Haswell vs. Ivy Bridge: will 2013 Air be as fast as 2012 rMBP?

Brandon263

macrumors 6502
Original poster
Sep 12, 2009
396
19
Beaumont, CA
I'm thinking of maybe buying the 2013 Air when it comes out to replace my 2012 15" rMBP, and I was hoping that someone who has looked at Haswell's tech could help me answer the following questions:

1. Do you expect the 2013 Air to have significant improvements over the 2012 Air in terms of (1) processing power (2) graphics performance?

2. Is there a possibility that the 2013 Air's graphics and processor improvements will make it on par with or better than the 2012 rMBP?

3. Would the new Air be more future-proof (for high quality video playback/office work) compared to the 2012 rMBP?

I'm asking because the rMBP is quite large to carry around and I would prefer a lighter machine if it has similar performance. I mostly use my laptop for web research (100+ tabs), video playback and word processing.
 

B...

macrumors 68000
Mar 7, 2013
1,949
2
1) Processing power: No. 5-10%. Graphics: it depends on what chip Apple uses (4600, 5000, 5100, 5200) but could be up to 100%. Doesn't matter so much if the Air isn't Retina.

2) You mean on par with the 15" rMBP's nVidia 650M? Not a chance.

3) Not so much for those simple tasks.

But it sounds like the 2013 Air would be a good choice, because you don't use all of the power of the rMBP.
 

GermanyChris

macrumors 601
Jul 3, 2011
4,185
2
Here
1 a. No 1 b. Yes

2. No

3. No

You don't need much of a computer just go with what you have and find a better bag or gym membership.
 

Bear

macrumors G3
Jul 23, 2002
8,089
4
Sol III - Terra
1 a. No 1 b. Yes

2. No

3. No

You don't need much of a computer just go with what you have and find a better bag or gym membership.
I do disagree with the answer to 3 slightly. It all depends on what they do to the Air at the next update. However, I'm not expecting that much, so "probably not" is the answer I would've given.
 

adjeff8

macrumors 6502
Nov 18, 2012
458
2
1) Processing power: No. 5-10%. Graphics: it depends on what chip Apple uses (4600, 5000, 5100, 5200) but could be up to 100%. Doesn't matter so much if the Air isn't Retina.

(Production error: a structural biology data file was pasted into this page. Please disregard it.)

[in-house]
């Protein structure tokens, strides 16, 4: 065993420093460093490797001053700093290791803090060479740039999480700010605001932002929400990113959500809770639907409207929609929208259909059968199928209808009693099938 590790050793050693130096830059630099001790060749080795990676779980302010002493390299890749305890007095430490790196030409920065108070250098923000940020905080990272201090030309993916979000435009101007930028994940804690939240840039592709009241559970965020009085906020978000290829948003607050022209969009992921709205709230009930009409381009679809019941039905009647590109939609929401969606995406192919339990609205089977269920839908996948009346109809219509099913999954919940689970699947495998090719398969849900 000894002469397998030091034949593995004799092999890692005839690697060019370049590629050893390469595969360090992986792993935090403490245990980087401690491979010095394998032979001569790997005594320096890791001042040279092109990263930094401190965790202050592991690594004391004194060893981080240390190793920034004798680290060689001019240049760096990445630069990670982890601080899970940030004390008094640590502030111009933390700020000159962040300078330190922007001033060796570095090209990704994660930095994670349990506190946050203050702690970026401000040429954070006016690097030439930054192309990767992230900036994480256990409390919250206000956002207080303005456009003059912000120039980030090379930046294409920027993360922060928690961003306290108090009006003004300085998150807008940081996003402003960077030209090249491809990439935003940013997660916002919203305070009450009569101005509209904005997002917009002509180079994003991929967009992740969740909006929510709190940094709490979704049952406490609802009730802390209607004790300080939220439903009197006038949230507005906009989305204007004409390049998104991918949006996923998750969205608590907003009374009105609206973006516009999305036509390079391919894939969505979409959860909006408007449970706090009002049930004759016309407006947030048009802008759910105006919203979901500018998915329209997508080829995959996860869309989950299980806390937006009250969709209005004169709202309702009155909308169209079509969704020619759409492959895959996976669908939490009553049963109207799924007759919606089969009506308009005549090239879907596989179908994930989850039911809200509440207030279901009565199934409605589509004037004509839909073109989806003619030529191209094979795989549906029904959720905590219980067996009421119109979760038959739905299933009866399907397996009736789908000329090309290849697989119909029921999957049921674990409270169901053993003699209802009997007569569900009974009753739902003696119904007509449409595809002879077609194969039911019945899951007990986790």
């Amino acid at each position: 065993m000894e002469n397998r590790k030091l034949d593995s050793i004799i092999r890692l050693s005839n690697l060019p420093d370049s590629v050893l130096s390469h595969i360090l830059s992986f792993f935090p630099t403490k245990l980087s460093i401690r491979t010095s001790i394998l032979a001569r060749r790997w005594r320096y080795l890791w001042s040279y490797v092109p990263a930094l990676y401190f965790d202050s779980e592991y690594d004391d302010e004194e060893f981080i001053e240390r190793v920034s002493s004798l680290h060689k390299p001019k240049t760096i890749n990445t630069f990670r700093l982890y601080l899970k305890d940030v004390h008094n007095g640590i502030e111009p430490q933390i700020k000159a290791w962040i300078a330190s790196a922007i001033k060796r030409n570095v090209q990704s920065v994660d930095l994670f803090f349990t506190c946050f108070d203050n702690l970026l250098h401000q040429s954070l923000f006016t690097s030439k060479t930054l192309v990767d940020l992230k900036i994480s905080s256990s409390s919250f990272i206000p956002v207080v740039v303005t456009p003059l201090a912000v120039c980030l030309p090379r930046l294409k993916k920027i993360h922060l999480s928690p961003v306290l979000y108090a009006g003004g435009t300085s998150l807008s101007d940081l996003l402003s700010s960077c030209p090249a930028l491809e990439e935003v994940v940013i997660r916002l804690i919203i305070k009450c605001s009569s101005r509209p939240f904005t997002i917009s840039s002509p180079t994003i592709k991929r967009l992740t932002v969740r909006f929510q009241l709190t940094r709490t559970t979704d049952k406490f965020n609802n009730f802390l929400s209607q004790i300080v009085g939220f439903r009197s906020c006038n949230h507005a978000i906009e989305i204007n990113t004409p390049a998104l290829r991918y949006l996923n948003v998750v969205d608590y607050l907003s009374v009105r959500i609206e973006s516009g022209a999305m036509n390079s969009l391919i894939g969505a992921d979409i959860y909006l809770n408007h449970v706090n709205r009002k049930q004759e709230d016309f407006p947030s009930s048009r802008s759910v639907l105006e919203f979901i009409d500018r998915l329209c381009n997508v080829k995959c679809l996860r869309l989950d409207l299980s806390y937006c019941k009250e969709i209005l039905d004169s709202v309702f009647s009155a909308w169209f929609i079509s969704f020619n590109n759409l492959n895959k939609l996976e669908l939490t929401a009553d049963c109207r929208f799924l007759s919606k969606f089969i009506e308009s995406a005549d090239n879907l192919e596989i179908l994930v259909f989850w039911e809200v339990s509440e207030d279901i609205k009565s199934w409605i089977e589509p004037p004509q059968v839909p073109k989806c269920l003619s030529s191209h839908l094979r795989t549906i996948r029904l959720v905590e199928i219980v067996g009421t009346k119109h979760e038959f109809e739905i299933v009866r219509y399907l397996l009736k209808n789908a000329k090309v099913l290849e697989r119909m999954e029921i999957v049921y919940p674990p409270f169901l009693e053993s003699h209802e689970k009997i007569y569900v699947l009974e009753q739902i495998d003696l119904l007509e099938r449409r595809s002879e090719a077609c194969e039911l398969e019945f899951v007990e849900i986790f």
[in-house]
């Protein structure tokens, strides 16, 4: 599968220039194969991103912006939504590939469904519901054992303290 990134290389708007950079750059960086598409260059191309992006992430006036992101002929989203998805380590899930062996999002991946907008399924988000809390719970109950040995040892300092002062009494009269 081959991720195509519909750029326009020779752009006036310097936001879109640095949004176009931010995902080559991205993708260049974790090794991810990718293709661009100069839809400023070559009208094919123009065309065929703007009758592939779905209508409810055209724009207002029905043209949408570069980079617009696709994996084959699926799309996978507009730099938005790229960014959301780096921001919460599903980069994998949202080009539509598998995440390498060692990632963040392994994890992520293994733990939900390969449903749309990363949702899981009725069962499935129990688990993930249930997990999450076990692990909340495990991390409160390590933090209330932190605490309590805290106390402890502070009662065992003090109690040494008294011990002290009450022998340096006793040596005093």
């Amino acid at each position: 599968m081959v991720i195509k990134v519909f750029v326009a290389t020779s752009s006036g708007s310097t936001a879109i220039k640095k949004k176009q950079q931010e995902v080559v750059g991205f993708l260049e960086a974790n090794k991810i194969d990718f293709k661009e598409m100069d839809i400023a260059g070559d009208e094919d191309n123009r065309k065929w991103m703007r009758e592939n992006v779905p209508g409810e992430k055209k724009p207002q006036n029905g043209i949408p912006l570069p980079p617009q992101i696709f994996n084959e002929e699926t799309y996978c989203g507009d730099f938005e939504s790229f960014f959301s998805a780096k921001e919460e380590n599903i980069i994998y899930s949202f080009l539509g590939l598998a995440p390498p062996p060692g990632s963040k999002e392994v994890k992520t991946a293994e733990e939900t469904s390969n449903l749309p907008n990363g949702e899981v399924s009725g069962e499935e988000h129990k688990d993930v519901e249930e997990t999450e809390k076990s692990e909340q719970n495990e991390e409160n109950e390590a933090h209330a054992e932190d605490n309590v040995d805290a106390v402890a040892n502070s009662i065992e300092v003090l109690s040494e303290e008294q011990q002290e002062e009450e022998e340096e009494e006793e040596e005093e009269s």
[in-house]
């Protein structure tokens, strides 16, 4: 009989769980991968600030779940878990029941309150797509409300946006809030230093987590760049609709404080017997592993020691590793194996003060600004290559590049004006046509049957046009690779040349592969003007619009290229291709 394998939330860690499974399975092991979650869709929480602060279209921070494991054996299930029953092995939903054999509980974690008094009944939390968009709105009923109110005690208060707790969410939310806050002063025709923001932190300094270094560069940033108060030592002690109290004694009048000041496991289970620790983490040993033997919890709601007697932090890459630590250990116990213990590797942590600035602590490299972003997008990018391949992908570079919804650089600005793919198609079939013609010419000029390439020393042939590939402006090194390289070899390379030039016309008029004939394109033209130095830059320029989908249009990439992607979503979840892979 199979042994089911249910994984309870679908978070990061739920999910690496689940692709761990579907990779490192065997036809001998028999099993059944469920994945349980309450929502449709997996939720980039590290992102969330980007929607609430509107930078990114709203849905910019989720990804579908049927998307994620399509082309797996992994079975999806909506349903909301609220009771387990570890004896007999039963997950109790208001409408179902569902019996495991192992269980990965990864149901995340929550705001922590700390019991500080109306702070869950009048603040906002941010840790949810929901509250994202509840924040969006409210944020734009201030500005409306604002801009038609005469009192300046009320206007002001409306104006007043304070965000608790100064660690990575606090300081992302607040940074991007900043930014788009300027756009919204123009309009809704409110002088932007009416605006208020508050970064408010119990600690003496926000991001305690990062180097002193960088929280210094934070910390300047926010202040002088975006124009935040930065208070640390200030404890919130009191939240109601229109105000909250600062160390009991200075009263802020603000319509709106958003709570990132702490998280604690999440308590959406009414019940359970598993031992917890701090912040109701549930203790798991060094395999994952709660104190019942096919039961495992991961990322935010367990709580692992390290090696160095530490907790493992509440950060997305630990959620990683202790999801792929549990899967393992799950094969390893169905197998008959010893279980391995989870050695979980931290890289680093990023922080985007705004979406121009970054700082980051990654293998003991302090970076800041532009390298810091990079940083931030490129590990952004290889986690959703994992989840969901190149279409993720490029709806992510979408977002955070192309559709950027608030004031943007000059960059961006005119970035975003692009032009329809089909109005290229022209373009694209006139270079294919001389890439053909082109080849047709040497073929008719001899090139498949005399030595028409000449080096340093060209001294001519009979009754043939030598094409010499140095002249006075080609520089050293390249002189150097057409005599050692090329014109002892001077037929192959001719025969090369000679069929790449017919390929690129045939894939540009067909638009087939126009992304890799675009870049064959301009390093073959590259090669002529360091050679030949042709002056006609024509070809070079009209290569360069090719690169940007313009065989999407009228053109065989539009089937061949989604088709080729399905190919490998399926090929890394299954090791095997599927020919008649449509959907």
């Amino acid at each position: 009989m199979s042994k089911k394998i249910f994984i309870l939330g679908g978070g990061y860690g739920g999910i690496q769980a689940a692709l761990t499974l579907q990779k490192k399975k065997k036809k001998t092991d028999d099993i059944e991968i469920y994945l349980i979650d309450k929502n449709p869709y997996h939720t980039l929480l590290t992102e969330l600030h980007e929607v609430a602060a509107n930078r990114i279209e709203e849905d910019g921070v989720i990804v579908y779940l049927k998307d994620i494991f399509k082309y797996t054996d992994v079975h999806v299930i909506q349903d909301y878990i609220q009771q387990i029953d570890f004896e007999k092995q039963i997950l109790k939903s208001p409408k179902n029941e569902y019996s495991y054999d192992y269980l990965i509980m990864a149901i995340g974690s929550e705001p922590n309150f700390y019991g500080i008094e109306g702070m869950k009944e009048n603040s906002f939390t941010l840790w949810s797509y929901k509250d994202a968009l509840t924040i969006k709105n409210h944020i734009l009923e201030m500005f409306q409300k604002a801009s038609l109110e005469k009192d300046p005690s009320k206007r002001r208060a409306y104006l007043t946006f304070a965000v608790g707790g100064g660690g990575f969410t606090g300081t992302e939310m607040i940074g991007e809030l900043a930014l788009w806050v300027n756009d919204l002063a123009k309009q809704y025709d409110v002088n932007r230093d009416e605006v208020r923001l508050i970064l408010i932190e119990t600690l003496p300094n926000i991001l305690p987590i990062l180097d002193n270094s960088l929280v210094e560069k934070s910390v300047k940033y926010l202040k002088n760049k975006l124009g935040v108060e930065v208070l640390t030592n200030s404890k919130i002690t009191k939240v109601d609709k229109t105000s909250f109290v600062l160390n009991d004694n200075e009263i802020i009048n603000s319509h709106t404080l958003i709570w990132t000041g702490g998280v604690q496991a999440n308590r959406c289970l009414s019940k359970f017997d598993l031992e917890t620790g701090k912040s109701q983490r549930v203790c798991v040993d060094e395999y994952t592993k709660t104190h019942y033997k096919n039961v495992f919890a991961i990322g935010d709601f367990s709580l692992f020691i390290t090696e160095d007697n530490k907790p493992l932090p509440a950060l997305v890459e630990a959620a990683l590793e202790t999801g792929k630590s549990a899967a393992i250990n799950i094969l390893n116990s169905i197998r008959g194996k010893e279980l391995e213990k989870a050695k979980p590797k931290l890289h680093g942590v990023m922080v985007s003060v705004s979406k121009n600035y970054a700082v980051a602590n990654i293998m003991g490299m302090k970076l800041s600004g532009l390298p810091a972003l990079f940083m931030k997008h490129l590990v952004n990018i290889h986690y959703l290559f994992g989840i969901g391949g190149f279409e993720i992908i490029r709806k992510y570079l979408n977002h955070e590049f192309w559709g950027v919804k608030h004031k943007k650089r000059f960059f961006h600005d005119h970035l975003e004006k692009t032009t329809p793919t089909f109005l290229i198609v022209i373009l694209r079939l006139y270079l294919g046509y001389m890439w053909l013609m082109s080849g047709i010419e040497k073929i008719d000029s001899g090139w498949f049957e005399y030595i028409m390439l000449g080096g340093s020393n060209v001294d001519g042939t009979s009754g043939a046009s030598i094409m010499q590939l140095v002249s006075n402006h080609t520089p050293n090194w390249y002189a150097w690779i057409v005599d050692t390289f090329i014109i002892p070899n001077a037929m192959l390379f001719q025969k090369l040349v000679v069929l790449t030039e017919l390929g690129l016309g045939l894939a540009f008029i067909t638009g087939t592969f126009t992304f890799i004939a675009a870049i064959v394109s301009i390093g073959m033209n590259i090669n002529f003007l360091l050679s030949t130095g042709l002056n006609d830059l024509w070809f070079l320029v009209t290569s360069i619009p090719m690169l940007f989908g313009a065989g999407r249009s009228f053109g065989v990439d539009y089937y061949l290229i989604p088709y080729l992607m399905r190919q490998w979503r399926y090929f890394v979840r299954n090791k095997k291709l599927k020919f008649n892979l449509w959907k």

2) You mean on par with the 15" rMBP's nVidia 650M? Not a chance.

3) Not so much for those simple tasks.

But it sounds like the 2013 Air would be a good choice, because you don't use all of the power of the rMBP.
From what I've read, the Air will be getting the 5000
 

JohnDoe98

macrumors 68020
May 1, 2009
2,488
99
I'm thinking of maybe buying the 2013 Air when it comes out to replace my 2012 15" rMBP, and I was hoping that someone who has looked at Haswell's tech could help me answer the following questions:

1. Do you expect the 2013 Air to have significant improvements over the 2012 Air in terms of (1) processing power (2) graphics performance?
Regarding (1), no the cpu improvements won't be major. Regarding (2), yes the new graphics will be quite a bit better.

2. Is there a possibility that the 2013 Air's graphics and processor improvements will make it on par with or better than the 2012 rMBP?
It depends. The processor will still be a dual core at a lower clock speed vs the rmbp's quad core, so here the quad core will be far more powerful, but given your usage the difference might not even be noticeable. Regarding the graphics, the air's next gpu won't be as strong as the rmbp's second gpu, the 650m, however the intel gpu will be superior to the 2012 one so if you don't find yourself using the 650m much, which given your description you wouldn't, the graphics performance will see a great deal of improvement.

3. Would the new Air be more future-proof (for high quality video playback/office work) compared to the 2012 rMBP?
It is unclear at this point but it is entirely possible the 2013 gpus will have h265 hardware acceleration and the older 2012s won't, so yes the air would be more future-proof for high quality video if that happens.

I'm asking because the rMBP is quite large to carry around and I would prefer a lighter machine if it has similar performance. I mostly use my laptop for web research (100+ tabs), video playback and word processing.
Given your use, just get yourself an air.
 

cirus

macrumors 6502a
Mar 15, 2011